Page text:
It’s all about Decision Automation
It is interesting how focusing on understanding decision logic led us to become increasingly detached from technological conversations. The term AI basically disappeared and was replaced with “Decision Automation”, which, while not a new concept, isolates the final outcome and its scope of work: enhancing the quality of our decisions and removing humans from the part of the underlying process which does not require judgment, creativity or control.
Let AI do (only) what it can do better than you.
Focusing on the decisions can greatly help us to build a simple framework that can better identify and tackle our next AI-project.
Start by asking the right questions
Some of the questions we might want to ask ourselves are:
Are we looking at operational or strategic decisions?
Operational decisions happen daily and repeatedly and are often boring and unedifying for the people in charge; they rely on well-defined rules or logic and are therefore the perfect candidates for automation. For example, saving time while reducing inefficiencies should be the focus of our attention when replenishing distribution centers, identifying fraudulent claims or non-performing loans. On the other hand, strategic decisions such as “should I make this investment?” or “should I partner with this company?” require unstructured insight, which quite simply cannot be automated, but only, as defined by Gartner, “augmented” by using the right technology.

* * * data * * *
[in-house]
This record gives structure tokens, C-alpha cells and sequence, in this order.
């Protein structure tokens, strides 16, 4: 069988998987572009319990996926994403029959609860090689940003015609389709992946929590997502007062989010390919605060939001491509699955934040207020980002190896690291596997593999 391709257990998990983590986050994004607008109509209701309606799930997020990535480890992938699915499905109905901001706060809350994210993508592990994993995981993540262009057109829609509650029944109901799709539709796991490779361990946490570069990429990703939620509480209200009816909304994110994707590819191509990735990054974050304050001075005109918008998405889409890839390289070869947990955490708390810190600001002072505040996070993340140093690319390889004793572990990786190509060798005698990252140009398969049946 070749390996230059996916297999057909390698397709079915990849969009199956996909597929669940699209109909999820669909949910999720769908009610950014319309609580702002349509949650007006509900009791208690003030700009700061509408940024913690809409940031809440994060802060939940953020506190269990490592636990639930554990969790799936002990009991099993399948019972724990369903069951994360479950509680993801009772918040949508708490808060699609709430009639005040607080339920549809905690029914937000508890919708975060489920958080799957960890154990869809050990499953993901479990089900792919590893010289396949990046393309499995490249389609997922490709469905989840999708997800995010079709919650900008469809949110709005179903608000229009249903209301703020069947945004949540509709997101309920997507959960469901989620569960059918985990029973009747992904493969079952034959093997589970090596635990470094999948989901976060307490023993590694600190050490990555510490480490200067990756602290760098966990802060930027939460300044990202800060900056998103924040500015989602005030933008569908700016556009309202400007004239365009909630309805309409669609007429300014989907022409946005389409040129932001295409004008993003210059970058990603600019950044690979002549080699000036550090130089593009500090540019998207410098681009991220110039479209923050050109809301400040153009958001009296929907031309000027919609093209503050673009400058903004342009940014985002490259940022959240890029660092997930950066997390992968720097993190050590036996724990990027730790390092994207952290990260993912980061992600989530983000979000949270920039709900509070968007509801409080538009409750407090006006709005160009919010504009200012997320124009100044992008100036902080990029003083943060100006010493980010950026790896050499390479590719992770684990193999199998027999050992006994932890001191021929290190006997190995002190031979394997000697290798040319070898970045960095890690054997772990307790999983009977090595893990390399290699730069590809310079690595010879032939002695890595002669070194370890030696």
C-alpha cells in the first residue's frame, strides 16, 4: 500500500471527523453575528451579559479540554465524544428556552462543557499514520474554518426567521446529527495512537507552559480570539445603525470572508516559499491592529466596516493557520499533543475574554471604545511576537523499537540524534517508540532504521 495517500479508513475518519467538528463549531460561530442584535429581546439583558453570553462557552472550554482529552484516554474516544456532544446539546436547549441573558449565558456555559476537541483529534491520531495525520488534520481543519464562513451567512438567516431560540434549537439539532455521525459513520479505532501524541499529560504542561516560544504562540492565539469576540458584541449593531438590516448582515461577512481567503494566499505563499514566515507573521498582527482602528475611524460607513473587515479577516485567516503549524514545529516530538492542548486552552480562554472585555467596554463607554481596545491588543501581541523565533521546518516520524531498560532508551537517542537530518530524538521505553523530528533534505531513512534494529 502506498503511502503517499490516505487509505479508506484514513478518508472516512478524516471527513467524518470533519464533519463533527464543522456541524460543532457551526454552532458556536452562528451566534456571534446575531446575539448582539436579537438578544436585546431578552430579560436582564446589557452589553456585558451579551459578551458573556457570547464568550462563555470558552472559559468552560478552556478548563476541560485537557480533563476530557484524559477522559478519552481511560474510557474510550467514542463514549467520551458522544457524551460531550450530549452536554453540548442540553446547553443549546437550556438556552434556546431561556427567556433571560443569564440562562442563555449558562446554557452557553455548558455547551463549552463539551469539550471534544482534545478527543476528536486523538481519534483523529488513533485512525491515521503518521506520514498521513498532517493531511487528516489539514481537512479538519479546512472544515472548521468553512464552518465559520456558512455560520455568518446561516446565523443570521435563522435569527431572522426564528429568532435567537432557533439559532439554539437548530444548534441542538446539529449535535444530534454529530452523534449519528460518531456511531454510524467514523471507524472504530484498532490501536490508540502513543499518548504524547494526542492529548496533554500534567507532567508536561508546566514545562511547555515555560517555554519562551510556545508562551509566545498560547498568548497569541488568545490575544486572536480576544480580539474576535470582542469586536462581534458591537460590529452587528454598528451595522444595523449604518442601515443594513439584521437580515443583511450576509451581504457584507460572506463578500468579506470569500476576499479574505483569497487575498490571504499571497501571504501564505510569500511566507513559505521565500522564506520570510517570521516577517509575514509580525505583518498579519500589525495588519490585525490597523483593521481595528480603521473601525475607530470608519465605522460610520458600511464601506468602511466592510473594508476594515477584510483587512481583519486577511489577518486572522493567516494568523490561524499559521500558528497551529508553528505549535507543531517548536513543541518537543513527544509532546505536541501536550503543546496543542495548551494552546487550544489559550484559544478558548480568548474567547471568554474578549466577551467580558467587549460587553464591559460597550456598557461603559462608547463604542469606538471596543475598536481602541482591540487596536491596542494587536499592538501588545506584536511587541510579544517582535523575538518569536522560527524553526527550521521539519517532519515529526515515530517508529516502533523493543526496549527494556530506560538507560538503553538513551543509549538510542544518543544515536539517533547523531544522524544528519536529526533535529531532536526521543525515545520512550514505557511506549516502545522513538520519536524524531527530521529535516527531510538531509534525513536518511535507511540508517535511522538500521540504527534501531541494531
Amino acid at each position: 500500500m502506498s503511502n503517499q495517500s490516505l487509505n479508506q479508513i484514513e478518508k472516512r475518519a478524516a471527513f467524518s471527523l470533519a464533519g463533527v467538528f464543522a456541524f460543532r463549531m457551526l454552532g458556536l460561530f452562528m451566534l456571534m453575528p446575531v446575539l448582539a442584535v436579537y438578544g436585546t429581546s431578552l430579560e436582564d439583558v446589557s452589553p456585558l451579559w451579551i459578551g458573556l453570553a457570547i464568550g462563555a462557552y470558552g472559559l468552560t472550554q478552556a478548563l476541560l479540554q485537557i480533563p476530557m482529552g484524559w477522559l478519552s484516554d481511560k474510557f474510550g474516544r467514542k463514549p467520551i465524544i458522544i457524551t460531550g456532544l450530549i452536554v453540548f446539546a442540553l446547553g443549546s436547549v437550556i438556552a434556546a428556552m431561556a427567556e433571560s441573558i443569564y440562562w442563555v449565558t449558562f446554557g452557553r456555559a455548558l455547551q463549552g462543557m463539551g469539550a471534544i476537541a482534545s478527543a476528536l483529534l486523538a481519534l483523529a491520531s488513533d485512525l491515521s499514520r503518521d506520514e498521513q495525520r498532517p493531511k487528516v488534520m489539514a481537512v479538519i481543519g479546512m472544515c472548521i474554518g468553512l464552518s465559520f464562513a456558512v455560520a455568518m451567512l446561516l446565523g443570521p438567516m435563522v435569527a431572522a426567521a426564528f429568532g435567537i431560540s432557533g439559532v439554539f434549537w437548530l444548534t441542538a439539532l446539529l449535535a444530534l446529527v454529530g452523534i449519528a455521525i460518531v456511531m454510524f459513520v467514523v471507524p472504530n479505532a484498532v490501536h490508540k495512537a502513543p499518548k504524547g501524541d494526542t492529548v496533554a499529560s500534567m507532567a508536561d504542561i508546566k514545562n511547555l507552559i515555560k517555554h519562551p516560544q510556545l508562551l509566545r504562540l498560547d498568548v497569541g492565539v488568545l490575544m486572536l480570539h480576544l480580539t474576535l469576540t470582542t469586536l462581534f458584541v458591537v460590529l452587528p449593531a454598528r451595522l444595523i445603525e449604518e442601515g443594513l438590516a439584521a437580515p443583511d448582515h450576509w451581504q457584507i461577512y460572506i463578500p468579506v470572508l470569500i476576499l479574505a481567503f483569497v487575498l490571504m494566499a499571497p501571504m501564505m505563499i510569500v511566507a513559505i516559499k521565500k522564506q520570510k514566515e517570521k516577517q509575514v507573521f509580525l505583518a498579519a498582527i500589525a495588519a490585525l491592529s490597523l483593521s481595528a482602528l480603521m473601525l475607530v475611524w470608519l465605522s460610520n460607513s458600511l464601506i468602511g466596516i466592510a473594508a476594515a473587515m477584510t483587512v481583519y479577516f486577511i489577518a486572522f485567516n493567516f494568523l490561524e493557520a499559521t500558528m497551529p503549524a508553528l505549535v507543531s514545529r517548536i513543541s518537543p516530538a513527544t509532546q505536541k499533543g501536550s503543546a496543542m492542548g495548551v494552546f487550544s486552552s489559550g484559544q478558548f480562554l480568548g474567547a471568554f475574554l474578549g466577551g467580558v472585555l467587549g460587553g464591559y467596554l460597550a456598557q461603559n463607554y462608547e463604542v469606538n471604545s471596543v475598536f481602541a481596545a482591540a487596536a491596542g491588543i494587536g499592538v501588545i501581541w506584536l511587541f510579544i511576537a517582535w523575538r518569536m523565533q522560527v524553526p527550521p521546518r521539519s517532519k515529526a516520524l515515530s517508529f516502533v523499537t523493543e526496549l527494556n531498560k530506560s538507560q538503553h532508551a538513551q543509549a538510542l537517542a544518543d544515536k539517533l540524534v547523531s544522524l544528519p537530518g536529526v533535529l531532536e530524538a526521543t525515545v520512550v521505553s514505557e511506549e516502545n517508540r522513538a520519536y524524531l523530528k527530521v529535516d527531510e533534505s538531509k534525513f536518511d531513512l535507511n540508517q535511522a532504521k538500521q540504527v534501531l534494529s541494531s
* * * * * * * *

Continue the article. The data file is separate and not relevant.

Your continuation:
What is the impact of wrong decisions?
Being able to shape the effect of wrong decision making, both in terms of lost money and people affected, is essential when prioritizing the tasks you want to automate. Experiencing recurrent out-of-stocks or overstocks might tempt you to jump into optimizing your replenishment process, while a large part of the problem might be due to an incorrect setup of your master data, which is affecting not only distribution, but also production, transportation and forecasting (yes, true story).
Can we decide fast enough to modify events in due course?
While the quality of our decisions might be good enough, the process involved to reach these results may be excessively taxing on the business. For example, most business-critical activities in the supply chain are still done manually or semi-manually and are consequently lacking in flexibility and resilience.
Do we know the logic behind the decisions? Do we know how and why something happens?
Here (and only here), we talk about technologies. If the answer is yes, technology can provide businesses with support through RPAs and rule automation for simpler tasks, and low-to-no code ETL tools and optimizers for the more challenging ones. If the answer is no, but there is an underlying logic, then ML can dig it out from the data. An example is customer churn analysis, as it is impossible to predict upfront what drives customers to leave, but that information is probably hidden inside the data.
Being able to provide quantitative answers, such as the number of decisions involved, the inherent cost of wrong decisions, or the man/hours needed to support the process, should be the gateway to automation investments.
These answers help us build compelling cases to convince management of its value and serve us as leading indicators, whether we are ready or not to invest in innovation and automation.